This is National Dog Bite Prevention Week. Pam Wiese, spokeswoman for the Humane Society in Omaha-Council Bluffs, says even the friendliest of dogs can snap.
“Depending on the situation, your extremely happy, sweet, I-love-everybody dog can be set up for failure,” Wiese says. “You can put him in a situation he’s never experienced before where he’s terrified or maybe he feels like he needs to protect you or somebody else, so you don’t always know.”
Always ask the owner’s permission before you pet a dog and do so carefully, she says. Dogs will use their body language to tell you how they feel by the position of their ears, mouth, eyes and tail. All dogs have teeth, Wiese reminds, and all dogs can bite.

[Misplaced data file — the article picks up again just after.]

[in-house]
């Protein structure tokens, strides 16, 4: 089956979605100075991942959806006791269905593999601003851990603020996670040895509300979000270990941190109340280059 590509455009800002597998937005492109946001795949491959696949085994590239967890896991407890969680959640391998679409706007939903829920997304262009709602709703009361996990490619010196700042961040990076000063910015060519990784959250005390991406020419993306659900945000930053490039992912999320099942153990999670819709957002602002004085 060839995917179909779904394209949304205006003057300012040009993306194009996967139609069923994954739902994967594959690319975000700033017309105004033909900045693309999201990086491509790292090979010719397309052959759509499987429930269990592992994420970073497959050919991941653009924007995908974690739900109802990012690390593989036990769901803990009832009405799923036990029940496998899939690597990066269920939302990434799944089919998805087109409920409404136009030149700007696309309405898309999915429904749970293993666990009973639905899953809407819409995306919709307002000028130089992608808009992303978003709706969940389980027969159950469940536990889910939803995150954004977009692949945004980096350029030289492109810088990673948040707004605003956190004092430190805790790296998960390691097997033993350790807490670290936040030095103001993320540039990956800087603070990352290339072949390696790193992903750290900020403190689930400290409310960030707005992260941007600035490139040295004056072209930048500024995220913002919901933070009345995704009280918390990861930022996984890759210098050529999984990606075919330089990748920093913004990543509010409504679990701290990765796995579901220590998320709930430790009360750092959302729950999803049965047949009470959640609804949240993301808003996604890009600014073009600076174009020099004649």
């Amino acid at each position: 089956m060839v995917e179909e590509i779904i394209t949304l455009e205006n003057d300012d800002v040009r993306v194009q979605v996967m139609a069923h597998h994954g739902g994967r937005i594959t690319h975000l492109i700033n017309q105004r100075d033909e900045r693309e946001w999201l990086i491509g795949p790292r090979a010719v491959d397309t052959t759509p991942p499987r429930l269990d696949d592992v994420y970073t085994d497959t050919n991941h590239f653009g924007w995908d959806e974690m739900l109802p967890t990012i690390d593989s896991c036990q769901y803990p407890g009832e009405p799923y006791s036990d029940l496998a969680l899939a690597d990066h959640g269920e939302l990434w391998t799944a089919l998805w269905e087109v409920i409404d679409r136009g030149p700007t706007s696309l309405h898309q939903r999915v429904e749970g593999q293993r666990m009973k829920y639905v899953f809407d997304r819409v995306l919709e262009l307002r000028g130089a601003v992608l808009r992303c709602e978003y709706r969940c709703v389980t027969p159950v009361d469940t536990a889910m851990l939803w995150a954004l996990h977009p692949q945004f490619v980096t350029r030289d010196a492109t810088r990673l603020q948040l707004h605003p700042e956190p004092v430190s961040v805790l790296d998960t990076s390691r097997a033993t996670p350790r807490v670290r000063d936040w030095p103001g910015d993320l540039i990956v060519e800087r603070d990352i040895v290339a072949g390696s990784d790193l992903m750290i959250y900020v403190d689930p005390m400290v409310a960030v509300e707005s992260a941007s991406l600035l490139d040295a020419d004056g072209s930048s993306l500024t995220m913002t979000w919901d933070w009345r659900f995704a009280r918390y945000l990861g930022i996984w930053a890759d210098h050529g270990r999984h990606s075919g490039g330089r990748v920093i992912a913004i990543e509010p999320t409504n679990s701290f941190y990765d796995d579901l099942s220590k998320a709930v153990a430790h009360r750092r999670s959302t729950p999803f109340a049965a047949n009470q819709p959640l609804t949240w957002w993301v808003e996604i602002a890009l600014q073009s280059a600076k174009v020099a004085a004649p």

“If a dog runs away from you, don’t chase it,” Wiese says. “If a dog is in a corner, oftentimes we back dogs into corners, we don’t mean to, but we do, and if he feels like he has nowhere to flee, if it’s fight or flight, he may choose to fight and bite.” Wiese says the most important message is, if you are approached by an angry or dangerous dog, don’t run. Pretend you’re a tree.
“Stand perfectly still. Don’t make eye contact with the dog. Keep your arms down by your sides,” Wiese says. “Don’t make any moves that would prompt the dog to chase or that could be seen as aggression.”
One group that’s especially concerned about dog bites is postal employees. Last year, there were more than 6,700 recorded dog attacks nationwide on letter carriers. That’s up 200 from the previous year.